Amir Khan is engaged in a broader battle than attempting to win a fight with Floyd Mayweather
boxing Exclusive: Amir Khan reveals plans to travel to Pakistan
Career Services

Day In a Page

Independent Travel
Burgundy, the River Rhone & Provence – Five-star MS Swiss Corona 7 nights from £999pp
Lake Como St Moritz & the Bernina Express 7 nights from £809pp
Vietnam
Lake Maggiore, Orta & the Matterhorn 7 nights from £939pp
South Africa
Spain
Prices correct as of 19 December 2014
The week Hollywood got scared and had to grow up a bit

The week Hollywood got scared and had to grow up a bit

Sony suffered a chorus of disapproval after it withdrew 'The Interview', but it's not too late for it to take a stand, says Joan Smith
From Widow Twankey to Mother Goose, how do the men who play panto dames get themselves ready for the performance of a lifetime?

Panto dames: before and after

From Widow Twankey to Mother Goose, how do the men who play panto dames get themselves ready for the performance of a lifetime?
Thirties murder mystery novel is surprise runaway Christmas hit

Thirties murder mystery novel is surprise runaway Christmas hit

Booksellers say readers are turning away from dark modern thrillers and back to the golden age of crime writing
Anne-Marie Huby: 'Charities deserve the best,' says founder of JustGiving

Anne-Marie Huby: 'Charities deserve the best'

Ten million of us have used the JustGiving website to donate to good causes. Its co-founder says that being dynamic is as important as being kind
The botanist who hunts for giant trees at Kew Gardens

The man who hunts giants

A Kew Gardens botanist has found 25 new large tree species - and he's sure there are more out there
The 12 ways of Christmas: Spare a thought for those who will be working to keep others safe during the festive season

The 12 ways of Christmas

We speak to a dozen people who will be working to keep others safe, happy and healthy over the holidays
Birdwatching men have a lot in common with their feathered friends, new study shows

The male exhibits strange behaviour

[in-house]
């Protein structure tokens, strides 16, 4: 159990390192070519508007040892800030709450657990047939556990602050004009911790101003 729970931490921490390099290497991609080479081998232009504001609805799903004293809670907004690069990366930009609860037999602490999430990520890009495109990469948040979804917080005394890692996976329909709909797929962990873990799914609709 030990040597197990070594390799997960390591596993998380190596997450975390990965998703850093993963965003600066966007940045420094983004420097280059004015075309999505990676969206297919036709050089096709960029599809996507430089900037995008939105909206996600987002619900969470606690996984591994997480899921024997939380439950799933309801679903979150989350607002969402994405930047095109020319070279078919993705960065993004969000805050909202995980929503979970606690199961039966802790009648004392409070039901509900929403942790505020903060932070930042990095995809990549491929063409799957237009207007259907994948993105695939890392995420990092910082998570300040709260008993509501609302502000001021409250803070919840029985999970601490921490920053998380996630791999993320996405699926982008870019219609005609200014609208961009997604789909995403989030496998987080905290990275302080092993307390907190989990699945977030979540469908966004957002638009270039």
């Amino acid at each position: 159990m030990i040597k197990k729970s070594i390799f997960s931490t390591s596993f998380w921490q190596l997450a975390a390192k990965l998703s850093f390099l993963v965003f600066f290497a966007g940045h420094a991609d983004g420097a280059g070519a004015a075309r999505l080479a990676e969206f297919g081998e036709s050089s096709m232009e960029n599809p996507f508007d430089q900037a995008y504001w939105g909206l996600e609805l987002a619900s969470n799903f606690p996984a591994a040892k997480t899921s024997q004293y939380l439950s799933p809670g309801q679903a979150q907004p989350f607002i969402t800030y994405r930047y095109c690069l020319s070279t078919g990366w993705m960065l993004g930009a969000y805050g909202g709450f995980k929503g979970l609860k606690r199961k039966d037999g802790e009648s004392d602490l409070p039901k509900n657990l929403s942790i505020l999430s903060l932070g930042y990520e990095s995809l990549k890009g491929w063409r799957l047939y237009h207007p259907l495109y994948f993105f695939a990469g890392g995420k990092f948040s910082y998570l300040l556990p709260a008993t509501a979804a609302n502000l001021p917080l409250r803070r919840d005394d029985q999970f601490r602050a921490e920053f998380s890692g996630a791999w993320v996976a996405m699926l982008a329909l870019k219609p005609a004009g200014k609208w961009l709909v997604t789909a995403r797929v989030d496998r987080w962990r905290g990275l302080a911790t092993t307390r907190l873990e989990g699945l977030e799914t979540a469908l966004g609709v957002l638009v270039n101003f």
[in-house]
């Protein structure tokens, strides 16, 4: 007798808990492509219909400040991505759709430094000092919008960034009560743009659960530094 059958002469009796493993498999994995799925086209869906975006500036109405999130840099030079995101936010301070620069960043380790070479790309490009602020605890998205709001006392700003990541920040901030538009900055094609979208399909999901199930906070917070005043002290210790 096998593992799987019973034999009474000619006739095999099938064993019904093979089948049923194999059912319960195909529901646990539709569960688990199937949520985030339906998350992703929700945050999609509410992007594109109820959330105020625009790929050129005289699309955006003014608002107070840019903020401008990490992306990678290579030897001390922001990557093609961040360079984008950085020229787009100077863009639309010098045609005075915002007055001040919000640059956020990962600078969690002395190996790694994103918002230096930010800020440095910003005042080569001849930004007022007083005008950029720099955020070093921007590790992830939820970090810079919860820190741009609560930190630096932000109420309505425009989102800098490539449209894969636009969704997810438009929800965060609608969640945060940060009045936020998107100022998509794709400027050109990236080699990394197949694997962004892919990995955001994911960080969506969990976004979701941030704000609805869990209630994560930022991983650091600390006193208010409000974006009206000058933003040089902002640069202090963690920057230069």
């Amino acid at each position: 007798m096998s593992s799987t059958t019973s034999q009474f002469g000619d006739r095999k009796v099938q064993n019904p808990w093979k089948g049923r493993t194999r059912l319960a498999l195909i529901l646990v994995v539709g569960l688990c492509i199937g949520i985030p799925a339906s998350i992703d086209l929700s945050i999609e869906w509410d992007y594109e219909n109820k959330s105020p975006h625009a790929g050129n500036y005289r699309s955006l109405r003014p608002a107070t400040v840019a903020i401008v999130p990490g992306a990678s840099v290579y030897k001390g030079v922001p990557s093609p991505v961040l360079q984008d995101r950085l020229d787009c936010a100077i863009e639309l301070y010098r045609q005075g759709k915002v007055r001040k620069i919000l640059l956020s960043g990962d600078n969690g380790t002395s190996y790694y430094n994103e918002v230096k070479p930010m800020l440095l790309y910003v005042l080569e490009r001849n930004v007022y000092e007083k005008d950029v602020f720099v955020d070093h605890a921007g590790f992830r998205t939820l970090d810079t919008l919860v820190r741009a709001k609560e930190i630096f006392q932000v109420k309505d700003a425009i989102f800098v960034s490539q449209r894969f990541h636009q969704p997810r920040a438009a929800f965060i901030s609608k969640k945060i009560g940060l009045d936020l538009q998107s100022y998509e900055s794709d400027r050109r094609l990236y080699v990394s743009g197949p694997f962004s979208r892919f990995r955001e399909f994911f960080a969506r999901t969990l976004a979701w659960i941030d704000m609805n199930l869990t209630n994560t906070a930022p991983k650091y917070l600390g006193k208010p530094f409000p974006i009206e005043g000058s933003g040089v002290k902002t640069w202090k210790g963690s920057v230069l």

A new study shows that birdwatching men have a lot in common with their feathered friends...
Diaries of Evelyn Waugh, Virginia Woolf and Noël Coward reveal how they coped with the December blues

Famous diaries: Christmas week in history

Noël Coward parties into the night, Alan Clark bemoans the cost of servants, Evelyn Waugh ponders his drinking…
From noble to narky, the fall of the open letter

From noble to narky, the fall of the open letter

The great tradition of St Paul and Zola reached its nadir with a hungry worker's rant to Russell Brand, says DJ Taylor
A Christmas ghost story by Alison Moore: A prodigal daughter has a breakthrough

A Christmas ghost story by Alison Moore

The story was published earlier this month in 'Poor Souls' Light: Seven Curious Tales'
Marian Keyes: The author on her pre-approved Christmas, true love's parking implications and living in the moment

Marian Keyes

The author on her pre-approved Christmas, true love's parking implications and living in the moment
Bill Granger recipes: Our chef creates an Italian-inspired fish feast for Christmas Eve

Bill Granger's Christmas Eve fish feast

Bill's Italian friends introduced him to the Roman Catholic custom of a lavish fish supper on Christmas Eve. Here, he gives the tradition his own spin…
Liverpool vs Arsenal: Brendan Rodgers is fighting for his reputation

Rodgers fights for his reputation

Liverpool manager tries to stay on his feet despite waves of criticism
Amir Khan: 'The Taliban can threaten me but I must speak out... innocent kids, killed over nothing. It’s sick in the mind'

Amir Khan attacks the Taliban

'They can threaten me but I must speak out... innocent kids, killed over nothing. It’s sick in the mind'
Michael Calvin: Sepp Blatter is my man of the year in sport. Bring on 2015, quick

Michael Calvin's Last Word

Sepp Blatter is my man of the year in sport. Bring on 2015, quick